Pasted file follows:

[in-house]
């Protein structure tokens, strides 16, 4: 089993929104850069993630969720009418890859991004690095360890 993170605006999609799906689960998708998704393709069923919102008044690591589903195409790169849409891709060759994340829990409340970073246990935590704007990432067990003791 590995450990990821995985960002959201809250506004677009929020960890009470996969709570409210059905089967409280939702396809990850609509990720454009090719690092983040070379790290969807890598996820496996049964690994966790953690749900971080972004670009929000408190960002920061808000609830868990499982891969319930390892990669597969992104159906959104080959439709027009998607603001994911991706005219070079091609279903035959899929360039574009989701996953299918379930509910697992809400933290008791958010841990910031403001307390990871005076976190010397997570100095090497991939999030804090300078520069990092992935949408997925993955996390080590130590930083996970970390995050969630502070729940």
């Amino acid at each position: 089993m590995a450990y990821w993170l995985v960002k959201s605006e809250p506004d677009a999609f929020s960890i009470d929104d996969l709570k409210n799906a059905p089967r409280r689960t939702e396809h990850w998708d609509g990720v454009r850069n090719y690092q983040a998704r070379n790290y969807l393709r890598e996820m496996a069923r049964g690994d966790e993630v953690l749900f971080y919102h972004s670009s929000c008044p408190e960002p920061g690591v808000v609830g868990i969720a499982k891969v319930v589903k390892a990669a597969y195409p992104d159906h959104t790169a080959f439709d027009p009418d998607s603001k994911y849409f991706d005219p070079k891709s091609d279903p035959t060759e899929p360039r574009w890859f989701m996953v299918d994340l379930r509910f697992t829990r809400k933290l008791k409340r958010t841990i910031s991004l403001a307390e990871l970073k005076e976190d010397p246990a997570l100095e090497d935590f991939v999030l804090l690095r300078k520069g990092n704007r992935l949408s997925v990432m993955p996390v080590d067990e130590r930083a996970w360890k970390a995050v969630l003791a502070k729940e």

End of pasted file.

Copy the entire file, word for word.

[in-house]
């Protein structure tokens, strides 16, 4: 089993929104850069993630969720009418890859991004690095360890 993170605006999609799906689960998708998704393709069923919102008044690591589903195409790169849409891709060759994340829990409340970073246990935590704007990432067990003791 590995450990990821995985960002959201809250506004677009929020960890009470996969709570409210059905089967409280939702396809990850609509990720454009090719690092983040070379790290969807890598996820496996049964690994966790953690749900971080972004670009929000408190960002920061808000609830868990499982891969319930390892990669597969992104159906959104080959439709027009998607603001994911991706005219070079091609279903035959899929360039574009989701996953299918379930509910697992809400933290008791958010841990910031403001307390990871005076976190010397997570100095090497991939999030804090300078520069990092992935949408997925993955996390080590130590930083996970970390995050969630502070729940």
């Amino acid at each position: 089993m590995a450990y990821w993170l995985v960002k959201s605006e809250p506004d677009a999609f929020s960890i009470d929104d996969l709570k409210n799906a059905p089967r409280r689960t939702e396809h990850w998708d609509g990720v454009r850069n090719y690092q983040a998704r070379n790290y969807l393709r890598e996820m496996a069923r049964g690994d966790e993630v953690l749900f971080y919102h972004s670009s929000c008044p408190e960002p920061g690591v808000v609830g868990i969720a499982k891969v319930v589903k390892a990669a597969y195409p992104d159906h959104t790169a080959f439709d027009p009418d998607s603001k994911y849409f991706d005219p070079k891709s091609d279903p035959t060759e899929p360039r574009w890859f989701m996953v299918d994340l379930r509910f697992t829990r809400k933290l008791k409340r958010t841990i910031s991004l403001a307390e990871l970073k005076e976190d010397p246990a997570l100095e090497d935590f991939v999030l804090l690095r300078k520069g990092n704007r992935l949408s997925v990432m993955p996390v080590d067990e130590r930083a996970w360890k970390a995050v969630l003791a502070k729940e």